Cleaning techniques also have a profound impact on asset preservation. Facilities and the items housed in them are financial assets to any company, which makes it important to take care of them and reduce the need for additional maintenance. Maintaining regular, diligent cleaning methods can contribute to the longevity of these types of assets, including flooring, lighting fixtures, and furniture.
For example, facility professionals may overlook carpet, which can become damaged and worn out more quickly if neglected. However, regular carpet cleaning and upkeep can cut down on the cost of replacement and extensive maintenance. In fact, The Carpet and Rug Institute estimates that a properly cared-for carpet can last up to three times longer than one that is not well maintained. And not only are properly maintained commercial carpets and flooring more durable, they’re also more visually appealing.
Some executives consider cleaning an operational cost, but if a building lacks cleanliness, this can cost businesses revenue and impact consumer perception.
In 2010, Procter & Gamble Professional facilitated a survey regarding the cleanliness of fast food and quick-serve restaurants. Survey participants listed cleanliness as the highest correlation to customer satisfaction at these establishments. Similarly, Chain Store Age took a look at “store atmospherics,” which are elements retailers implement in stores to positively influence the shopping experience. These results echoed those from the Procter & Gamble survey, identifying cleanliness as the most important factor for shoppers.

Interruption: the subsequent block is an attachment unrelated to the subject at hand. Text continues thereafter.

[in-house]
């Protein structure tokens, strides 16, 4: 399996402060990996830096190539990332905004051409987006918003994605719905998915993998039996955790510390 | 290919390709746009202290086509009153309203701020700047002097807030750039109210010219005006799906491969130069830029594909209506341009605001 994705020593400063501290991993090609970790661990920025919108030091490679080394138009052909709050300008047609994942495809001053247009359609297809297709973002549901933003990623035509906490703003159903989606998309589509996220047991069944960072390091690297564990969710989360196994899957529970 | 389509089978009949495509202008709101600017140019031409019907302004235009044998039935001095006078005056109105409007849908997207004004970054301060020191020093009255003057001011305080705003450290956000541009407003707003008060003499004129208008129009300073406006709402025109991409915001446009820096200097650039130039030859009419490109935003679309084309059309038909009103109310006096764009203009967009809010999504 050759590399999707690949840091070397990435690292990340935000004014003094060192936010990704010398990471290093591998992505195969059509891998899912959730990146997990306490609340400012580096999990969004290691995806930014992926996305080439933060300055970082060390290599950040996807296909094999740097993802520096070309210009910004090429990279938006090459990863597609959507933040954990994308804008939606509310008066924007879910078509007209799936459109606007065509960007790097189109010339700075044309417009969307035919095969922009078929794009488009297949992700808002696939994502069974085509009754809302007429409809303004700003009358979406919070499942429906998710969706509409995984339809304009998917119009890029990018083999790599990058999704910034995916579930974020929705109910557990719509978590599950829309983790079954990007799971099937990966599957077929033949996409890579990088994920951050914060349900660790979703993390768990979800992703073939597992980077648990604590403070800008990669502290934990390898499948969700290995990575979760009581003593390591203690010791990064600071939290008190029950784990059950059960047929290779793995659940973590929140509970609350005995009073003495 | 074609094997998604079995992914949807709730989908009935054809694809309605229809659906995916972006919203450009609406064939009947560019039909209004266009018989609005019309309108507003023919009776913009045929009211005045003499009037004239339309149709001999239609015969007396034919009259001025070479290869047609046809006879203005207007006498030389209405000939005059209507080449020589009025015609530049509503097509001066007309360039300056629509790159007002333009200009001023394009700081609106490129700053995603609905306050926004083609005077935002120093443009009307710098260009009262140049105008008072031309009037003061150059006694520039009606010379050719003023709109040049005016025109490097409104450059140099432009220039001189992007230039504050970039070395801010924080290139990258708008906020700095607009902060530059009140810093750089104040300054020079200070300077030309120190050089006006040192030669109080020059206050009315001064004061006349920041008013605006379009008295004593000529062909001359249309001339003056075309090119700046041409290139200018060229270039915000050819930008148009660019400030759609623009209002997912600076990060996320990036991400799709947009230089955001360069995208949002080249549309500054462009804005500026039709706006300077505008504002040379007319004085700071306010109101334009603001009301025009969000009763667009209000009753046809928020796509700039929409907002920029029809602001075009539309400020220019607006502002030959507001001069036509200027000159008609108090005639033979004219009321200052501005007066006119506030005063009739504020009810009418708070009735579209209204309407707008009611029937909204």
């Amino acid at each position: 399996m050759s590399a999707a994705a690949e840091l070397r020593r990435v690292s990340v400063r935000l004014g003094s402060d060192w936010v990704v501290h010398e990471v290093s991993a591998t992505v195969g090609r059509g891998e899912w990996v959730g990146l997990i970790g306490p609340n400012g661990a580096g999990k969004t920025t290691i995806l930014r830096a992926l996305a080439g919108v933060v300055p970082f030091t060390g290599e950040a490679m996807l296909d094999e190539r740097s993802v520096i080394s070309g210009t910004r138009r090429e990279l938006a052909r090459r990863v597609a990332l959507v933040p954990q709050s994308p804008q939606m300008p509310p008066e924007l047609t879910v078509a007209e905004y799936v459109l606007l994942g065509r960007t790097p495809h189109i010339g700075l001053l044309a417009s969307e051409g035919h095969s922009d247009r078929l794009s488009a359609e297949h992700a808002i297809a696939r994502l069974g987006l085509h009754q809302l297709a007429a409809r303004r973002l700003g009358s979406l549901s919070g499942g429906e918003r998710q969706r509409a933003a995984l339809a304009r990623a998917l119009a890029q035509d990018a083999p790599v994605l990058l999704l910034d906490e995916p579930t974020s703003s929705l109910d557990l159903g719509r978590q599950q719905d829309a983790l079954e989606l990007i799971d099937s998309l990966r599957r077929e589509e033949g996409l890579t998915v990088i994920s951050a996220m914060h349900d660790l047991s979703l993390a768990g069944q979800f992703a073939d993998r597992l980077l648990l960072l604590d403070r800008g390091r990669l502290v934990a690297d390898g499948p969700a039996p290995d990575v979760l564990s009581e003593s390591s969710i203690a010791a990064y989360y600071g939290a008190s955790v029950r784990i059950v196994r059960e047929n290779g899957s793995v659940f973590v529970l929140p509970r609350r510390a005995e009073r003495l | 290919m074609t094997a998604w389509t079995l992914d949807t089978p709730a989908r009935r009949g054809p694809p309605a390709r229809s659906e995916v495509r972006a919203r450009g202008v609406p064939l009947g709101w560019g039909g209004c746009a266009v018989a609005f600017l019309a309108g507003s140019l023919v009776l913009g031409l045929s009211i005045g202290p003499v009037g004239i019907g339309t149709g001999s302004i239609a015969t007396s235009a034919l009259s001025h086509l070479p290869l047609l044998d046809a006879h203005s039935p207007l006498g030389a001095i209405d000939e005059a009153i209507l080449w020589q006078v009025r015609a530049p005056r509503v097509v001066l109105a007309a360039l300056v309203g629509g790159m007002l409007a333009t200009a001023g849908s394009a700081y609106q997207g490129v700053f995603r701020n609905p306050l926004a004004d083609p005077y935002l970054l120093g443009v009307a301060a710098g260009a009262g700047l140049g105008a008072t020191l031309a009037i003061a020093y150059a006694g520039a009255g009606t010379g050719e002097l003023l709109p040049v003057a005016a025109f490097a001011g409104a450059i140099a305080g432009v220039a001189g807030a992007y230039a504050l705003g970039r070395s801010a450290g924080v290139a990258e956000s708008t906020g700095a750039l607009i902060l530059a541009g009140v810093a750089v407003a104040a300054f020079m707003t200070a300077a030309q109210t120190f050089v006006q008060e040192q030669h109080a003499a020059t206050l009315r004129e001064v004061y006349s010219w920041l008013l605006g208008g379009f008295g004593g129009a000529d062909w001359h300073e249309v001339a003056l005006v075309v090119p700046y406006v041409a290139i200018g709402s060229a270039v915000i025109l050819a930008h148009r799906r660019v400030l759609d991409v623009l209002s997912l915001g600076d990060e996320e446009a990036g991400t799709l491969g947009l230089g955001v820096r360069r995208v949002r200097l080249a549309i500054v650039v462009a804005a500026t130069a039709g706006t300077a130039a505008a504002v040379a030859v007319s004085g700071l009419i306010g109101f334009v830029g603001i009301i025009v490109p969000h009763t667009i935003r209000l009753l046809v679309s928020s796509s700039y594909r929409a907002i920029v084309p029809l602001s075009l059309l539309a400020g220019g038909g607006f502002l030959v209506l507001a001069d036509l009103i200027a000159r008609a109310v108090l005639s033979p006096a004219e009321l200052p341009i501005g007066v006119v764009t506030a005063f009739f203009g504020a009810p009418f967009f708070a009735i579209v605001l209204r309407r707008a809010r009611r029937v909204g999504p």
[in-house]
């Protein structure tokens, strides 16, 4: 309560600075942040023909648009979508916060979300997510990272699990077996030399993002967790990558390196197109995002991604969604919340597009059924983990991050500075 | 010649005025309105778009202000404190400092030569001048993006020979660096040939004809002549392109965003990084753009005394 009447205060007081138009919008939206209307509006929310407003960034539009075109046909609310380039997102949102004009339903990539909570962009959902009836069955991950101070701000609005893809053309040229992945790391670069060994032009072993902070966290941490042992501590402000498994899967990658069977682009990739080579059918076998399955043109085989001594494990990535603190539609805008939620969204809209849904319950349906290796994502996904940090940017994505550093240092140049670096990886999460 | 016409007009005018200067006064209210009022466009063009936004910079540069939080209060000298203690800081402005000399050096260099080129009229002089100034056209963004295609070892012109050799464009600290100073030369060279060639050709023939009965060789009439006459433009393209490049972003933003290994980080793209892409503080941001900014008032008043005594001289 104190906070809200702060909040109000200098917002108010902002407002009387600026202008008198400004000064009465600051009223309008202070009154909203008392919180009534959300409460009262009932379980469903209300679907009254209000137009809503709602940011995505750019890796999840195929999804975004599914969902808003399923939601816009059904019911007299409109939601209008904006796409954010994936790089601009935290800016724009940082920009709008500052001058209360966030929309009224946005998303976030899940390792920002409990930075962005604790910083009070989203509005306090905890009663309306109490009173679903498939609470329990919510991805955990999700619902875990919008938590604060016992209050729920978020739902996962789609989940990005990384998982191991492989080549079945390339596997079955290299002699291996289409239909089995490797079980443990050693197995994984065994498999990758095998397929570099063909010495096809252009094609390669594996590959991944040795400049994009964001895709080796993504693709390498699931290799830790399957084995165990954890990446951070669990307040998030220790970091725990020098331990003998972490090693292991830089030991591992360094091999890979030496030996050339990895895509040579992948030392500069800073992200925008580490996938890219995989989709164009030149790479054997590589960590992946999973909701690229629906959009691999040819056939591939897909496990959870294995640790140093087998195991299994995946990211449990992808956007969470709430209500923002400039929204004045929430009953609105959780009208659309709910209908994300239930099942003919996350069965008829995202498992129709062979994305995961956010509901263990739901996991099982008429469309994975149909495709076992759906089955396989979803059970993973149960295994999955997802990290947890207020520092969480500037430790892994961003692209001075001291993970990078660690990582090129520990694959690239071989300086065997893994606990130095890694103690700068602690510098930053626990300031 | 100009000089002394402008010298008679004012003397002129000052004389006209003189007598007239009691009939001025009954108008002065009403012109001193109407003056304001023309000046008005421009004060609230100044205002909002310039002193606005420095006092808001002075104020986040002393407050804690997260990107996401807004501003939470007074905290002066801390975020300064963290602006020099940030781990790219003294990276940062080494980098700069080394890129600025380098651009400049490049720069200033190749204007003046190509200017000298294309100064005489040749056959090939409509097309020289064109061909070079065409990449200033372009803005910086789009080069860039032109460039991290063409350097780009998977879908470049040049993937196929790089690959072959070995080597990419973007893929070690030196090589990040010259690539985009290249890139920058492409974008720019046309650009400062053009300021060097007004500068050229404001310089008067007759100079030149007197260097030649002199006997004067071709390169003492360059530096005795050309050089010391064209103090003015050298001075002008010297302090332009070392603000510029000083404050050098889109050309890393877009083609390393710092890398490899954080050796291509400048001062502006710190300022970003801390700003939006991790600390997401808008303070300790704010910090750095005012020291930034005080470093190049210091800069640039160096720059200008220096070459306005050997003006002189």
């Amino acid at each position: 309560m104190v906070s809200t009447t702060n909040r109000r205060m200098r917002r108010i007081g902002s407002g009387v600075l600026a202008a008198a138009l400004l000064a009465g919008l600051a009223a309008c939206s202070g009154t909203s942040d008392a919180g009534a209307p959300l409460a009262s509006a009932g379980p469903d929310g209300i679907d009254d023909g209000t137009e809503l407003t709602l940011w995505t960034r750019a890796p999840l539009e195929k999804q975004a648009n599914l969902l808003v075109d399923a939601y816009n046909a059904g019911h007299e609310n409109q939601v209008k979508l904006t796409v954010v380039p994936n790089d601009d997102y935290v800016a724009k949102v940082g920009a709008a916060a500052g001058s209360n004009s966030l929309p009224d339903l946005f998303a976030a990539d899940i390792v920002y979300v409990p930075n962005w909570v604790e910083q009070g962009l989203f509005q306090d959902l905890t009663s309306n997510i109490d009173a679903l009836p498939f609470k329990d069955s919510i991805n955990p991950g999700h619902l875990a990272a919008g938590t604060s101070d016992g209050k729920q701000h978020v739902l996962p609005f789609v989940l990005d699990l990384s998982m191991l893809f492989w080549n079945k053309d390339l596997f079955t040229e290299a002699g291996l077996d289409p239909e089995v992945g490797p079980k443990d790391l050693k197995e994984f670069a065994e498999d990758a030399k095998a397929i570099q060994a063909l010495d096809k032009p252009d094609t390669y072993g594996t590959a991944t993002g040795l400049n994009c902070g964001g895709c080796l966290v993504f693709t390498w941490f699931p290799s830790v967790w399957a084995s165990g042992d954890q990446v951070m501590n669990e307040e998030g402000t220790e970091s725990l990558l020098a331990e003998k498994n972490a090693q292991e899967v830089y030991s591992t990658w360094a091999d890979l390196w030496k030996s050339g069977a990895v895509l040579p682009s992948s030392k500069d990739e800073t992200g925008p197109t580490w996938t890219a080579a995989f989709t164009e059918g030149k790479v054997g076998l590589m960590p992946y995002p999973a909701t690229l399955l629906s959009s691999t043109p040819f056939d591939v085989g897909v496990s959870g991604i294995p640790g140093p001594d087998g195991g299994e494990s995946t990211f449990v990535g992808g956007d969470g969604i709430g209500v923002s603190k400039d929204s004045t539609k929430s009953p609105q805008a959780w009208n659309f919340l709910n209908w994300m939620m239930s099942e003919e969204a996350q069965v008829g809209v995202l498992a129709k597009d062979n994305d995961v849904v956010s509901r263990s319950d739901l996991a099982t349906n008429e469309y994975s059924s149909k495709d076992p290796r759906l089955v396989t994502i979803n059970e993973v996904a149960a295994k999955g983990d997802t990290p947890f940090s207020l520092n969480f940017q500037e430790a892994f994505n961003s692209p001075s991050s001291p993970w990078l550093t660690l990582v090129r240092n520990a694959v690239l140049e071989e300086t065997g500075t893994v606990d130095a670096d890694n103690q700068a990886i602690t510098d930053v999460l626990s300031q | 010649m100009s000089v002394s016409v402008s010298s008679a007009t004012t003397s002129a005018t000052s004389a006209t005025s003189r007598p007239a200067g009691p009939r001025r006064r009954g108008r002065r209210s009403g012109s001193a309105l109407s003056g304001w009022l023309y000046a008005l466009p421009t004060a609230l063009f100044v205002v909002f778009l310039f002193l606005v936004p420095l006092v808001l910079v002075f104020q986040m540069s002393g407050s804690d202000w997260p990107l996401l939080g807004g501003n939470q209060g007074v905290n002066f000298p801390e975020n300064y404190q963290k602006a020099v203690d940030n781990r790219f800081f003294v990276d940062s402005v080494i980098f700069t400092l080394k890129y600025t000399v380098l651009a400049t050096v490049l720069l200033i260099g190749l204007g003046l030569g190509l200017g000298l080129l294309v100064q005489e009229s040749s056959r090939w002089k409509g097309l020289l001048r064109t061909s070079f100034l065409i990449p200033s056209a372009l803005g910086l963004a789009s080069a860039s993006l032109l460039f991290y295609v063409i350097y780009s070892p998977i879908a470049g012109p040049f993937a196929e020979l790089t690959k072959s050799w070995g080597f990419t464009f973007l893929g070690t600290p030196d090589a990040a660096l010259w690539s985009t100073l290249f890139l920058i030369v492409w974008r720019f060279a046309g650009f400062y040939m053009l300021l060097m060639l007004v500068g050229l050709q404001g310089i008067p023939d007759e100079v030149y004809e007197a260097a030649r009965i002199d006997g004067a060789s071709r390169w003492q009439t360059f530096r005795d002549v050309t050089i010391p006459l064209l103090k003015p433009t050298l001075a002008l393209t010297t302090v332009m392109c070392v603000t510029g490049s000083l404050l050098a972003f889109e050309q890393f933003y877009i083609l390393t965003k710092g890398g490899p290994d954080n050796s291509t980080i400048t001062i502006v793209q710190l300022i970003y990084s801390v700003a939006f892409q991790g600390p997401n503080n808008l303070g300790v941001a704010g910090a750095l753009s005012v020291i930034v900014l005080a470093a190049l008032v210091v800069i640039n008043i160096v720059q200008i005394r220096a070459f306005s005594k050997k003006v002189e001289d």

Consumers consciously decide where they will purchase goods and services based on a variety of factors, including the perceived cleanliness of where they are shopping. This decision-making process can affect the ability for businesses to meet their revenue expectations.
Connecting Costs to Clean
While this information may be compelling in and of itself, executives will be most concerned with how to quantify these costs and savings. The Value of Clean® downloadable whitepaper, available at www.issa.com/value, provides valuable formulas and other resources for calculating the various savings associated with effective cleaning, with models tailored to:
- Productivity and absenteeism
- Surface life-cycle cost
- Asset life-cycle cost
- Asset preservation.
Facility professionals can use each of these calculations to provide solid data for how cleaning can positively impact a company’s bottom line. Making the connection between this data and its correlation to reductions in workflow disruptions, higher worker productivity, and overall higher company performance is essential to solidifying the need for these types of services in any industry.
The effects of proper cleaning are more far reaching than many of us realize, and when the time comes to make budgetary decisions, it’s worthwhile to include cleaning as an essential element of company planning. When comparing budgetary constraints with the potential savings from improving cleaning standards, a strong case emerges for spending the money to eliminate these types of costs.